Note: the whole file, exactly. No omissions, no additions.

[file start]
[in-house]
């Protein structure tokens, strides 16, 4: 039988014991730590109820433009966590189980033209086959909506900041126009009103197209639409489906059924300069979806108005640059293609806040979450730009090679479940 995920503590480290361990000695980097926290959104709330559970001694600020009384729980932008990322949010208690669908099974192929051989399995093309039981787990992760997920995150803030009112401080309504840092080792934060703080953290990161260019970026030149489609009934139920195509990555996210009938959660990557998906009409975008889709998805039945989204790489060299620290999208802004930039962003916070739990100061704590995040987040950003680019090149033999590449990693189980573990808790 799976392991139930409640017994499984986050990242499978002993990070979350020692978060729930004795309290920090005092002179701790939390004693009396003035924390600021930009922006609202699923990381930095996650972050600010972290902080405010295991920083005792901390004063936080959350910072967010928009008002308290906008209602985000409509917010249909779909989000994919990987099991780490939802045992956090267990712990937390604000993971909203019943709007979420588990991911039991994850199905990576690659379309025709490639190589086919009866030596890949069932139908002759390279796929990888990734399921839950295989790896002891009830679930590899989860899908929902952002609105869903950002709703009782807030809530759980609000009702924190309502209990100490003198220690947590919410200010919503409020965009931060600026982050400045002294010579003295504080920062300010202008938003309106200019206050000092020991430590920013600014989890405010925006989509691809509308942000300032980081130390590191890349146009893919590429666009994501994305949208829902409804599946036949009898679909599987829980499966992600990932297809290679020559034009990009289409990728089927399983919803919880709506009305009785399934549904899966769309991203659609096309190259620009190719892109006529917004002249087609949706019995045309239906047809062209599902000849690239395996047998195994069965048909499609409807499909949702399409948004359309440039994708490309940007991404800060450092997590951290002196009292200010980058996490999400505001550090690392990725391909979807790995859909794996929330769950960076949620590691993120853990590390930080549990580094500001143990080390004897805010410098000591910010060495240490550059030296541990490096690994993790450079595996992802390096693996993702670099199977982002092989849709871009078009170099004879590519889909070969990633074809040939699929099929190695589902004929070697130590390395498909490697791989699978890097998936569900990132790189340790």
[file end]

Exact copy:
[in-house]
């Protein structure tokens, strides 16, 4: 039988014991730590109820433009966590189980033209086959909506900041126009009103197209639409489906059924300069979806108005640059293609806040979450730009090679479940 995920503590480290361990000695980097926290959104709330559970001694600020009384729980932008990322949010208690669908099974192929051989399995093309039981787990992760997920995150803030009112401080309504840092080792934060703080953290990161260019970026030149489609009934139920195509990555996210009938959660990557998906009409975008889709998805039945989204790489060299620290999208802004930039962003916070739990100061704590995040987040950003680019090149033999590449990693189980573990808790 799976392991139930409640017994499984986050990242499978002993990070979350020692978060729930004795309290920090005092002179701790939390004693009396003035924390600021930009922006609202699923990381930095996650972050600010972290902080405010295991920083005792901390004063936080959350910072967010928009008002308290906008209602985000409509917010249909779909989000994919990987099991780490939802045992956090267990712990937390604000993971909203019943709007979420588990991911039991994850199905990576690659379309025709490639190589086919009866030596890949069932139908002759390279796929990888990734399921839950295989790896002891009830679930590899989860899908929902952002609105869903950002709703009782807030809530759980609000009702924190309502209990100490003198220690947590919410200010919503409020965009931060600026982050400045002294010579003295504080920062300010202008938003309106200019206050000092020991430590920013600014989890405010925006989509691809509308942000300032980081130390590191890349146009893919590429666009994501994305949208829902409804599946036949009898679909599987829980499966992600990932297809290679020559034009990009289409990728089927399983919803919880709506009305009785399934549904899966769309991203659609096309190259620009190719892109006529917004002249087609949706019995045309239906047809062209599902000849690239395996047998195994069965048909499609409807499909949702399409948004359309440039994708490309940007991404800060450092997590951290002196009292200010980058996490999400505001550090690392990725391909979807790995859909794996929330769950960076949620590691993120853990590390930080549990580094500001143990080390004897805010410098000591910010060495240490550059030296541990490096690994993790450079595996992802390096693996993702670099199977982002092989849709871009078009170099004879590519889909070969990633074809040939699929099929190695589902004929070697130590390395498909490697791989699978890097998936569900990132790189340790």